• In Transformers: Armada, Unicron gets another chance, after the movie, to cause massive Nerdgasms, as seen here.
  • In Transformers: Cybertron twenty years later, seeing Primus transform caused quite a few jaws to drop in the fandom. Lesser examples include Optimus Prime's Super Mode sequence, and any shot of him as a flying fire truck.
  • Tsutomu Nihei's works often include generous amounts of tech-porn, though the actual mechanics behind them are rarely elaborated on. When it is, it's all Techno Babble anyway given how far into the future he likes to set things.
    • Nihei was educated as an architect, and some of his wider shots are sometimes impossible to distinguish from architectural sketches.

    Comic Books 
  • Iron Man lapses into this from time to time, but Len Kaminski and Kevin Hopgood's run in the early 90s was the best example, with the War Machine, Telepresence 2, Modular and Hulkbuster armors and the "Iron Manual".
  • When the original Official Handbook of the Marvel Universe series came out in The '80s, the last issue was devoted to equipment, complete with cool-looking blueprints for everything from the Avengers' quinjets to Rom's cyborg armor to the Green Goblin's bat glider.
  • Featured in Steelgrip Starkey and the All-Purpose Power Tool whenever the title tool goes to work, thanks to Alan Weiss' highly detailed and clean mechanical drawings.
  • In the German comic Werner: Brösel can't draw women (at least, he couldn't for most of his career), but boy, can he draw machines and vehicles!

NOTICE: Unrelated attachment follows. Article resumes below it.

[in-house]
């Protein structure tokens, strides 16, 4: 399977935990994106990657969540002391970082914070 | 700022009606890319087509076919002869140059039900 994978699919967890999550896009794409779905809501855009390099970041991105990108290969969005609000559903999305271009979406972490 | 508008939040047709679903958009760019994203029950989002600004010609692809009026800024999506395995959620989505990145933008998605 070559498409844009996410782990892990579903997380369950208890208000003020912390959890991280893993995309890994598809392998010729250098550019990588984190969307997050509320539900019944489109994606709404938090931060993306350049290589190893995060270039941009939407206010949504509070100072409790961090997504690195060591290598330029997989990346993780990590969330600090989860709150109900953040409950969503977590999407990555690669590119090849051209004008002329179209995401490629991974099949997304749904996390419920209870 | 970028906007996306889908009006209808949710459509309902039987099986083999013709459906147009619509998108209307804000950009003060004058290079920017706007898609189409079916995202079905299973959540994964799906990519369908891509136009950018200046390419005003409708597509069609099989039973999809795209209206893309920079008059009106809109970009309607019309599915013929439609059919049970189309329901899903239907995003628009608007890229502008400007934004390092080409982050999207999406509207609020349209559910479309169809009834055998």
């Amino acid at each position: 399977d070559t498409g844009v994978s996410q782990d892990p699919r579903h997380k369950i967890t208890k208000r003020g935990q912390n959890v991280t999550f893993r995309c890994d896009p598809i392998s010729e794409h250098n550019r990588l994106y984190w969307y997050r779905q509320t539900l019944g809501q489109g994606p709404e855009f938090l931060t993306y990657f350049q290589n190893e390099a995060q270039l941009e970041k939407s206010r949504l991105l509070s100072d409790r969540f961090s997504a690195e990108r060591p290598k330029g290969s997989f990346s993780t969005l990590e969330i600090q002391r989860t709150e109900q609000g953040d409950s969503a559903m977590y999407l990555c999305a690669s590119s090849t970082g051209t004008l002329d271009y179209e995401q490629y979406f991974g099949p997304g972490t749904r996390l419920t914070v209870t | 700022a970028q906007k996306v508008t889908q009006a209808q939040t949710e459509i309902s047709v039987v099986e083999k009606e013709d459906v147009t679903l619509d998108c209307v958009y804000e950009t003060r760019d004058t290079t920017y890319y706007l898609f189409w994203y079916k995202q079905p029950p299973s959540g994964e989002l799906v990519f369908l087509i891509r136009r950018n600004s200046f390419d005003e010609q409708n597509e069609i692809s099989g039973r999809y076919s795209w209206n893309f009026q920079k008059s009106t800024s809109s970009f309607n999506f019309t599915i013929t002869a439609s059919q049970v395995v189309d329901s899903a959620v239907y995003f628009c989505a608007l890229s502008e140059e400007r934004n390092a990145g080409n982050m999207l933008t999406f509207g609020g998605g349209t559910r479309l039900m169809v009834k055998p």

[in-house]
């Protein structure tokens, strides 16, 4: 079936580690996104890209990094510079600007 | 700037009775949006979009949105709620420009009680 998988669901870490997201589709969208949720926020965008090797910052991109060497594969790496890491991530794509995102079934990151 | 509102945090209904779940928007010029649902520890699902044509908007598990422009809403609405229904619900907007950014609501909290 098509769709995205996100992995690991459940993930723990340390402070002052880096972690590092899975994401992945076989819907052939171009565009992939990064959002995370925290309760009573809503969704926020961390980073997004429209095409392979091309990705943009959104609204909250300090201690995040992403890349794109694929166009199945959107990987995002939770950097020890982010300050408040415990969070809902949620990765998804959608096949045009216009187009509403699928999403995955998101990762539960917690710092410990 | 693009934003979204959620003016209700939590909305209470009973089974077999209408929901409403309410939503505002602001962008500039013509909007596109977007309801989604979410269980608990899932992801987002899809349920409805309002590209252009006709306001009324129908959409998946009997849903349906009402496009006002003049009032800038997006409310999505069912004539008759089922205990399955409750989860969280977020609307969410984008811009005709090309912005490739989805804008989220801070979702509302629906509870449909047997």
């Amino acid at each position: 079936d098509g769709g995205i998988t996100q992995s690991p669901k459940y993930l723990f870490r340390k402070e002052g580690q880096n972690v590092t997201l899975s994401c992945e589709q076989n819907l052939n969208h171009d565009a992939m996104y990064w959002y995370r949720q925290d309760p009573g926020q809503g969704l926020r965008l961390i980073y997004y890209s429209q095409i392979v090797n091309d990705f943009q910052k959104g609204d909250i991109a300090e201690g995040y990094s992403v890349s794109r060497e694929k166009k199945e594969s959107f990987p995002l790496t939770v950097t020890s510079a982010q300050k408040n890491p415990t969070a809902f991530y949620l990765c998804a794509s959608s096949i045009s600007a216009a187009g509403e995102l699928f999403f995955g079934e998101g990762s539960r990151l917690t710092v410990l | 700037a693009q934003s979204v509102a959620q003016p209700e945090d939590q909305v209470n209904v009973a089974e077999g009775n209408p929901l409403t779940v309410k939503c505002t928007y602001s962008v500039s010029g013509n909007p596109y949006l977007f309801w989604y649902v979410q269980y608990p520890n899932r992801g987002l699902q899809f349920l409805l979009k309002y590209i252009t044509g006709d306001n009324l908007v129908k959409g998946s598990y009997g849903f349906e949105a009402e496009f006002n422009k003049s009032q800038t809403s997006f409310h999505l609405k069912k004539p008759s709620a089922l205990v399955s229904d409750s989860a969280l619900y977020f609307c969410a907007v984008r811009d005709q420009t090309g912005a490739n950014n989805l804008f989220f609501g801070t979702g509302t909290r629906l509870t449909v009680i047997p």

• The Red Porsche Killer concept drawings in Eiskalt!, provided by the real-life Ölfuß, definitely count, too. While he drew them, he kept stating that it's possible to actually build all that. He did, and it worked.

    Fan Works 
  • In Eleutherophobia: How I Live Now, Tom spends a lot of words admiring how sleek and efficient the Blade ship is. Lampshaded when another character jokingly asks if they want to spend some time alone.

    Films — Animation 
  • From Cars, the first unveiling of Lightning McQueen.
  • The Iron Giant: Happens when the Giant repairs itself after the train crash, and when it's attacked by the Army and deploys its weapons.
  • Watching Unicron's transformation in Transformers: The Movie in the theater was a life-defining experience for some tropers. Earlier in the movie the Autobot city shifting into battle mode was rather impressive as well.
  • Similarly, from WALL•E, when EVE first arrives on Earth, particularly the intricate routine where she is unloaded from the shuttle and activated.